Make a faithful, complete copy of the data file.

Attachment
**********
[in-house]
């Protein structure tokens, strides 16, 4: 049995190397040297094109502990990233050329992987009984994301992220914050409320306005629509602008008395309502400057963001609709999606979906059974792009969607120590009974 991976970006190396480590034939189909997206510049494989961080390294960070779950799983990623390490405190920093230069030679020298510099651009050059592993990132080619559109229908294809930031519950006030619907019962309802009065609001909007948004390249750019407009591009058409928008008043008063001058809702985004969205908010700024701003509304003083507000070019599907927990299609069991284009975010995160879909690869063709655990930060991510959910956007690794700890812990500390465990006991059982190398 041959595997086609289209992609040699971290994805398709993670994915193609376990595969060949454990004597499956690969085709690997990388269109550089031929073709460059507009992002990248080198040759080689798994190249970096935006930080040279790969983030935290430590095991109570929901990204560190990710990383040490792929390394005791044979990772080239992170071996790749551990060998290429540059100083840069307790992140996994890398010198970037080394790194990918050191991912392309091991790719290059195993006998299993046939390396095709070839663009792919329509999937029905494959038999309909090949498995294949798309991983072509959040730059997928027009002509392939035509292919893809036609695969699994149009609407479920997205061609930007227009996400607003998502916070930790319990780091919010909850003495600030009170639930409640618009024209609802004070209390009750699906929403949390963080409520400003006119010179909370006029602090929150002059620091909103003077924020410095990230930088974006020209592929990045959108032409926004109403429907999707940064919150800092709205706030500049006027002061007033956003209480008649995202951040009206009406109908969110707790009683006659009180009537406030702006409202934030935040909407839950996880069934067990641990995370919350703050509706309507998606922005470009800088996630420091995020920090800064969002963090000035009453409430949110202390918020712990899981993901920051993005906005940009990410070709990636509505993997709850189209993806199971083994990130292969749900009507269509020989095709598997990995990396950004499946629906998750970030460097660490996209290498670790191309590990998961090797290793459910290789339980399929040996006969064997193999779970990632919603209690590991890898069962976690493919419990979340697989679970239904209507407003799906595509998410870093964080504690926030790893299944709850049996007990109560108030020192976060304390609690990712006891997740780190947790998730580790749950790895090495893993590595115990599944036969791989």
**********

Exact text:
[in-house]
């Protein structure tokens, strides 16, 4: 049995190397040297094109502990990233050329992987009984994301992220914050409320306005629509602008008395309502400057963001609709999606979906059974792009969607120590009974 991976970006190396480590034939189909997206510049494989961080390294960070779950799983990623390490405190920093230069030679020298510099651009050059592993990132080619559109229908294809930031519950006030619907019962309802009065609001909007948004390249750019407009591009058409928008008043008063001058809702985004969205908010700024701003509304003083507000070019599907927990299609069991284009975010995160879909690869063709655990930060991510959910956007690794700890812990500390465990006991059982190398 041959595997086609289209992609040699971290994805398709993670994915193609376990595969060949454990004597499956690969085709690997990388269109550089031929073709460059507009992002990248080198040759080689798994190249970096935006930080040279790969983030935290430590095991109570929901990204560190990710990383040490792929390394005791044979990772080239992170071996790749551990060998290429540059100083840069307790992140996994890398010198970037080394790194990918050191991912392309091991790719290059195993006998299993046939390396095709070839663009792919329509999937029905494959038999309909090949498995294949798309991983072509959040730059997928027009002509392939035509292919893809036609695969699994149009609407479920997205061609930007227009996400607003998502916070930790319990780091919010909850003495600030009170639930409640618009024209609802004070209390009750699906929403949390963080409520400003006119010179909370006029602090929150002059620091909103003077924020410095990230930088974006020209592929990045959108032409926004109403429907999707940064919150800092709205706030500049006027002061007033956003209480008649995202951040009206009406109908969110707790009683006659009180009537406030702006409202934030935040909407839950996880069934067990641990995370919350703050509706309507998606922005470009800088996630420091995020920090800064969002963090000035009453409430949110202390918020712990899981993901920051993005906005940009990410070709990636509505993997709850189209993806199971083994990130292969749900009507269509020989095709598997990995990396950004499946629906998750970030460097660490996209290498670790191309590990998961090797290793459910290789339980399929040996006969064997193999779970990632919603209690590991890898069962976690493919419990979340697989679970239904209507407003799906595509998410870093964080504690926030790893299944709850049996007990109560108030020192976060304390609690990712006891997740780190947790998730580790749950790895090495893993590595115990599944036969791989």